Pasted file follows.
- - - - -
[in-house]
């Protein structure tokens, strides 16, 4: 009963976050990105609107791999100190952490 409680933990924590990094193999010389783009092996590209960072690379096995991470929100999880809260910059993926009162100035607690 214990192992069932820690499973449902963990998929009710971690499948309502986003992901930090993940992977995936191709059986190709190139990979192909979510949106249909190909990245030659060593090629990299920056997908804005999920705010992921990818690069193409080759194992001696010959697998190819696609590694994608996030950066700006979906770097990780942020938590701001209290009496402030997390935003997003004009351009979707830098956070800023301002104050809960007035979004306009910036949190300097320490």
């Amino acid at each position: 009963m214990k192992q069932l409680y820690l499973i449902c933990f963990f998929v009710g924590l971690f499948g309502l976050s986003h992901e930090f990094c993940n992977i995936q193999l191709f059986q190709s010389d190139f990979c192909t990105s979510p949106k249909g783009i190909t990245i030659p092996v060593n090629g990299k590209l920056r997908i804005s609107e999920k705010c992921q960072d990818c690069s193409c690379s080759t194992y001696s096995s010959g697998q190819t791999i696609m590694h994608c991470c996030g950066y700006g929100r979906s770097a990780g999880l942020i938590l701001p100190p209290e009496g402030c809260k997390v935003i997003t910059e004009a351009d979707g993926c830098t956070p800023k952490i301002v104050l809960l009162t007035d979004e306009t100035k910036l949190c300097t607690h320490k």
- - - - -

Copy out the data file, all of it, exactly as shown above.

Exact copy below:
[in-house]
């Protein structure tokens, strides 16, 4: 009963976050990105609107791999100190952490 409680933990924590990094193999010389783009092996590209960072690379096995991470929100999880809260910059993926009162100035607690 214990192992069932820690499973449902963990998929009710971690499948309502986003992901930090993940992977995936191709059986190709190139990979192909979510949106249909190909990245030659060593090629990299920056997908804005999920705010992921990818690069193409080759194992001696010959697998190819696609590694994608996030950066700006979906770097990780942020938590701001209290009496402030997390935003997003004009351009979707830098956070800023301002104050809960007035979004306009910036949190300097320490």
């Amino acid at each position: 009963m214990k192992q069932l409680y820690l499973i449902c933990f963990f998929v009710g924590l971690f499948g309502l976050s986003h992901e930090f990094c993940n992977i995936q193999l191709f059986q190709s010389d190139f990979c192909t990105s979510p949106k249909g783009i190909t990245i030659p092996v060593n090629g990299k590209l920056r997908i804005s609107e999920k705010c992921q960072d990818c690069s193409c690379s080759t194992y001696s096995s010959g697998q190819t791999i696609m590694h994608c991470c996030g950066y700006g929100r979906s770097a990780g999880l942020i938590l701001p100190p209290e009496g402030c809260k997390v935003i997003t910059e004009a351009d979707g993926c830098t956070p800023k952490i301002v104050l809960l009162t007035d979004e306009t100035k910036l949190c300097t607690h320490k």